New Look at Asset Allocation for Retirees
09/14/2017 2:52 am EST
When suggesting a sample allocation for a 66-year old retiree, I think it is wise to tread a different path from what Wall Street tells you when it comes to stock allocation, suggests Tony Daltorio, editor of The Growth Stock Advisor.
When I began my career in the investment industry, the general “rule” was that the allocation to stocks should be 100% minus your age. Then it became 120% minus your age.
I think today it's to be 100% invested in stocks even 10 years after death. Just kidding, of course. I would tell people the smart move was to drastically lower their stock allocation in the 2-3 years before retirement and the 2-3 years after retirement.
That way your capital is preserved at the most crucial time in your investing lifecycle. For example, if the stock allocation in a portfolio was at 60%, I would recommend a steep drop to around only 20%.
Consider that a 25% drawdown would almost certainly end your dreams of a nice retirement. In that case, your $100,000 portfolio would suddenly be worth only $75,000. Then you would need to earn a 33% return (which likely would take years) just to get back to even.
Keep in mind too that between October 2007 and March 2009, the S&P 500 index lost 55% of its value. But after that crucial period surrounding your planned retirement date passes, you must raise the stock allocation back to normal levels. You'll need the growth to offset those rising costs of healthcare and other necessities.
Let me work through one example for you. Please keep in mind though that since every one of you has unique circumstances, you will need to consult with a licensed financial professional to work out a specific plan for you and your family. I'm just providing a basic example here.
Let's assume for the example that this person has already gotten through that period surrounding their retirement date that I spoke about and is 66 years old. What should his or her portfolio look like?
I will use only ETFs in this example, not individual securities. I will also try to stick to exchange traded products (ETFs and ETNs) that are available for no fee (commissions) at discount brokers like my former employer, Charles Schwab, and others.
Again, I repeat, this is only an example. Don't run out and buy these ETFs before doing your own due diligence. With no end in sight to inflation in the healthcare sector, I would be aggressive and put 65% into stock funds, while including some global exposure.
Even though I'm no fan of index funds, I have no problem with our example investor putting 5% or so into a S&P 500 index fund. Then, here is a possible allocation for the person I described:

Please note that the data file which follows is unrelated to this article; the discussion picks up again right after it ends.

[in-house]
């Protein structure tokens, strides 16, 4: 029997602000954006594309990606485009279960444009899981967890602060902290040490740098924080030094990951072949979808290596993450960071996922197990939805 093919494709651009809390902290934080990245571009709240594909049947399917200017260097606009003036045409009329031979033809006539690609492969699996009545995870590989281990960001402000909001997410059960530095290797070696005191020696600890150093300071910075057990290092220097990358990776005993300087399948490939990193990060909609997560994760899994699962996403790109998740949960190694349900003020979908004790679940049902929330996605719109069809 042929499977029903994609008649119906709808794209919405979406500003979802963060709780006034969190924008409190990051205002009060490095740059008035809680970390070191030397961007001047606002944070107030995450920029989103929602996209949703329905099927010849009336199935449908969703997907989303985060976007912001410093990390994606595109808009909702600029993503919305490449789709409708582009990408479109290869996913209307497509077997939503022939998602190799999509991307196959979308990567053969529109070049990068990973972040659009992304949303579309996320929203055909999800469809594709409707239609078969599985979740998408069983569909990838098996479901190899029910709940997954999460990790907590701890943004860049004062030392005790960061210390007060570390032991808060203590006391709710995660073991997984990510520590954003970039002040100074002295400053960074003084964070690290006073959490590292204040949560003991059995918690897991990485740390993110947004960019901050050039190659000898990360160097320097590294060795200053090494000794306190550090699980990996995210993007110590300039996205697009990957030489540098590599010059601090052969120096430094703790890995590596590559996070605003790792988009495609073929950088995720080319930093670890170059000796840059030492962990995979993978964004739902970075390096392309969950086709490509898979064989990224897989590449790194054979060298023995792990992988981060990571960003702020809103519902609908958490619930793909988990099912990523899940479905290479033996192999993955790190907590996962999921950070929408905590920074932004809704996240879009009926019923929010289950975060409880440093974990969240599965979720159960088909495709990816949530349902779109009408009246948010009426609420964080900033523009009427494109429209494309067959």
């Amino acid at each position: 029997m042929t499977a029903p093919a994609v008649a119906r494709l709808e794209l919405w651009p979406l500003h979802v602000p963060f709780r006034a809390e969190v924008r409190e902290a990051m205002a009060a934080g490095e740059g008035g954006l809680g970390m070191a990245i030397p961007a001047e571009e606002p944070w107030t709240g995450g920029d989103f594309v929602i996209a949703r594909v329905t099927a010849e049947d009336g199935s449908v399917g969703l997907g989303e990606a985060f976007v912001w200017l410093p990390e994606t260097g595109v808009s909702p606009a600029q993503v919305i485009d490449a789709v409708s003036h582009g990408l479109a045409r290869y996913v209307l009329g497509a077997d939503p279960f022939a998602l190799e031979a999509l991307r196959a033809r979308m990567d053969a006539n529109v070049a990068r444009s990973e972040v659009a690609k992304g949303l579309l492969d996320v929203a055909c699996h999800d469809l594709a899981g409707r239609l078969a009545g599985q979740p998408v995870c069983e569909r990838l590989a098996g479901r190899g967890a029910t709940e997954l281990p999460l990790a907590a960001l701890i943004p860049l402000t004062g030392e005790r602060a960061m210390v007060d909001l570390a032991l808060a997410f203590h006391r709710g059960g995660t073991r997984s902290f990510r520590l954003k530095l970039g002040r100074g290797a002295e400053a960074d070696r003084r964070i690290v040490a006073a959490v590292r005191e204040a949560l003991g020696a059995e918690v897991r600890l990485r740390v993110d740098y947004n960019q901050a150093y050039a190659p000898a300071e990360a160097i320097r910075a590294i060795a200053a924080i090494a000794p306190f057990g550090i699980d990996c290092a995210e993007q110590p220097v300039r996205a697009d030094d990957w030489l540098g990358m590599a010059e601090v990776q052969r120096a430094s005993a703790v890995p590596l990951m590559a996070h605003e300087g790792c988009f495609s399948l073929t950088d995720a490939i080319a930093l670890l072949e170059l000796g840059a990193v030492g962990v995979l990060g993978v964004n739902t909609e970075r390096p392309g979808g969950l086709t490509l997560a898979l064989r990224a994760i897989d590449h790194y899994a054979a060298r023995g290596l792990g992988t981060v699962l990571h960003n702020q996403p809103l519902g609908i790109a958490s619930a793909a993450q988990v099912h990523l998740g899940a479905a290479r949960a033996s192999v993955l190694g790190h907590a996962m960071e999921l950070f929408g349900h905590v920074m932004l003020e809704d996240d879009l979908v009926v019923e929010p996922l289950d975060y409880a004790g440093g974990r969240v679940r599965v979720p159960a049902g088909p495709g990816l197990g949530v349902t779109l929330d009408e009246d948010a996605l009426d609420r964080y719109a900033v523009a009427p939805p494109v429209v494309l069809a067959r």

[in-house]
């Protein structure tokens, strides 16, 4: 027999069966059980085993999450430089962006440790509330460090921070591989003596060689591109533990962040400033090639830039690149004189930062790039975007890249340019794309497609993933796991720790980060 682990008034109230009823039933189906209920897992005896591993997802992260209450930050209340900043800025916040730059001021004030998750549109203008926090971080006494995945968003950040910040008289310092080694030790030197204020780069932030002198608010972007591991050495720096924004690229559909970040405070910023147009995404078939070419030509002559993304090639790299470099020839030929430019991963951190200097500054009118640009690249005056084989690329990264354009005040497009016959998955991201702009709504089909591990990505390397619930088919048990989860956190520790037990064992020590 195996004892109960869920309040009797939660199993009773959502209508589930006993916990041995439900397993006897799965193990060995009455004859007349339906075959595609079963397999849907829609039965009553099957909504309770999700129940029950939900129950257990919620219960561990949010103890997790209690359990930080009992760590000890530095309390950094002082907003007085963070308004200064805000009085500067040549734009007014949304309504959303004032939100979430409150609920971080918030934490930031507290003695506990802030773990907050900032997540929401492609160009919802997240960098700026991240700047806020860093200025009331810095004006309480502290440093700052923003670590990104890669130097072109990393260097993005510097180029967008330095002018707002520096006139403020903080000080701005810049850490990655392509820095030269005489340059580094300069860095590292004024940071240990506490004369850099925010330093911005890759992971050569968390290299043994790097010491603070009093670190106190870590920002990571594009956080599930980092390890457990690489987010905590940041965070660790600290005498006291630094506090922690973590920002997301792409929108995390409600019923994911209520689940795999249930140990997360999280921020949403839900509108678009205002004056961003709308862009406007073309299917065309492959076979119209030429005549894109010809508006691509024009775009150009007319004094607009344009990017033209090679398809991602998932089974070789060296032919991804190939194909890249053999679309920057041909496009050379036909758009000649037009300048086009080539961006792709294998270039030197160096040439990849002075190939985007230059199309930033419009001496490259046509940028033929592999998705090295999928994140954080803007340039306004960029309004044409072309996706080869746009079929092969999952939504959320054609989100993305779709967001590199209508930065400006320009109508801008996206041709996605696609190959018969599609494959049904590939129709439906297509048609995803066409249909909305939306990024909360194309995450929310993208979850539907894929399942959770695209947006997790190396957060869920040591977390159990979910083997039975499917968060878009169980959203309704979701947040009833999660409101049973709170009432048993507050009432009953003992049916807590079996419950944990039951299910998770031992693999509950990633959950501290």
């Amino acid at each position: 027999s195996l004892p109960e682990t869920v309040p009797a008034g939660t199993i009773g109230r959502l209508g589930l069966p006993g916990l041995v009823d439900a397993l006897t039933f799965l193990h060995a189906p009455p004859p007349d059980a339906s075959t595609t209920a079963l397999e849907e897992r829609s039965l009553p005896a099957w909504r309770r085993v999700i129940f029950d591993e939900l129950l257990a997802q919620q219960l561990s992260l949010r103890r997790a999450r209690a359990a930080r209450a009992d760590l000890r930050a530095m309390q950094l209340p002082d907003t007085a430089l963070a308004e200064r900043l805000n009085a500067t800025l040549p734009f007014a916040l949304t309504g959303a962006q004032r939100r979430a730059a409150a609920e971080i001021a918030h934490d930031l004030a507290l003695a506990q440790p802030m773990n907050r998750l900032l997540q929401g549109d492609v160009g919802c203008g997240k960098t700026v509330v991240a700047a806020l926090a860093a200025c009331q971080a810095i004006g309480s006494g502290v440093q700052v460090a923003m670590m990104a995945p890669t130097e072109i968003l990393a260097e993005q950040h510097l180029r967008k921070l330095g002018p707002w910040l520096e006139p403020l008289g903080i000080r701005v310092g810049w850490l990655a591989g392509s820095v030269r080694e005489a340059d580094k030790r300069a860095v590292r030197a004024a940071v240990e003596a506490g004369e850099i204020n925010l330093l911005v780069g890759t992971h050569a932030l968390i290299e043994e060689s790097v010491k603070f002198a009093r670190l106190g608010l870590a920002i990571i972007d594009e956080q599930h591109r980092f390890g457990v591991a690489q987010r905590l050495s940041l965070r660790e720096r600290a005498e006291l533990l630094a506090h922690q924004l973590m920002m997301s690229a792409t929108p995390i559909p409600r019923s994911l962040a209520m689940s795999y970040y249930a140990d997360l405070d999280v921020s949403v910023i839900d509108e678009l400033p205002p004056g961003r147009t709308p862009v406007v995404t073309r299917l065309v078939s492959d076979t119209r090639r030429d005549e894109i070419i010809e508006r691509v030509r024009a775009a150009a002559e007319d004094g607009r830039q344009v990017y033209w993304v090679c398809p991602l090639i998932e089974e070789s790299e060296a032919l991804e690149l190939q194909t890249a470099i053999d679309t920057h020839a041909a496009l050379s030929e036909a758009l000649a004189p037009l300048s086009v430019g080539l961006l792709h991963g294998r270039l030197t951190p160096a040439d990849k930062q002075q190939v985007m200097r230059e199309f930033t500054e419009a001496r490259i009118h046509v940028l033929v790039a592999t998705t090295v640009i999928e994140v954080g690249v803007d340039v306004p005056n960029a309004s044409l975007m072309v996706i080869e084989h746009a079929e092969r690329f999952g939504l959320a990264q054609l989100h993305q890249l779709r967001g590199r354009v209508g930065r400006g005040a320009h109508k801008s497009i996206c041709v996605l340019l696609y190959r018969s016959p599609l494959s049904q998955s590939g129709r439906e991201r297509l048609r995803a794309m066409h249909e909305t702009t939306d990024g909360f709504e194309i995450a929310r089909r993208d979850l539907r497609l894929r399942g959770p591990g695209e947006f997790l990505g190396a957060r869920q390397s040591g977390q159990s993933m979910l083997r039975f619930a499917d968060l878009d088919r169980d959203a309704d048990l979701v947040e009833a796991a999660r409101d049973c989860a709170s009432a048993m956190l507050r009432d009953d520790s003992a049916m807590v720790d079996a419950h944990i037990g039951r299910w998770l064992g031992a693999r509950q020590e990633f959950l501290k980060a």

I would put about 25% into U.S. funds that emphasize dividends such as the Wisdomtree U.S. Quality Dividend Growth Fund (DGRW), which has risen 11.5% so far in 2017.
Next, I would put 20% into international stocks. But do NOT put this money into index funds, which perform poorly internationally.
The reason is simple – in emerging markets, for example, 77% of all stocks are excluded from the indexes. So, I would opt for ETFs such as the Wisdomtree Global ex-U.S. Quality Dividend Growth Fund (DNL) and the Wisdomtree Emerging Markets Quality Dividend Growth Fund (DGRE). These ETFs are up 16.7% and 14.8% respectively year-to-date.
Finally, on the stock side, I would consider putting 15% into specialty funds that emphasize growth such as the John Hancock Multifactor Technology ETF (JHMT) and the John Hancock Multifactor Health Care ETF (JHMH). These funds have risen 16.4% and 17.0% respectively year-to-date.
I would put only 20% into fixed income funds at this time because of the high current valuations of bonds around the world. I would include government, corporate and emerging market fixed income securities, but steer clear of high-yield bonds.
Some possibilities here include: SPDR Bloomberg Barclays Long Term Treasury ETF (TLO), Pimco Investment Grade Corporate Bond Index ETF (CORP) and the PowerShares Emerging Market Sovereign Debt Portfolio (PCY). The performance of these funds year-to-date are: up 5.8%, up 4.0% and up 6.3% respectively.
Finally, I would put 15% into alternative assets including real estate and precious metals. In the real estate sector, I would look for a fund that offers global exposure.
One such ETF is the SPDR Dow Jones Global Real Estate ETF (RWO). Its portfolio contains over 200 of the world's top real estate firms and REITs, with roughly 60% of the portfolio in the U.S. This fund is up 3.2% year-to-date.
A fund for precious metals is the ETFS Physical Precious Metals Basket Shares (GLTR). It owns physical bullion in all four of the major precious metals in the following approximate proportion: Gold –†58.31%, Silver –27.93%, Platinum –8.00%, Palladium –5.76%. GLTR has risen 7.3% year-to-date.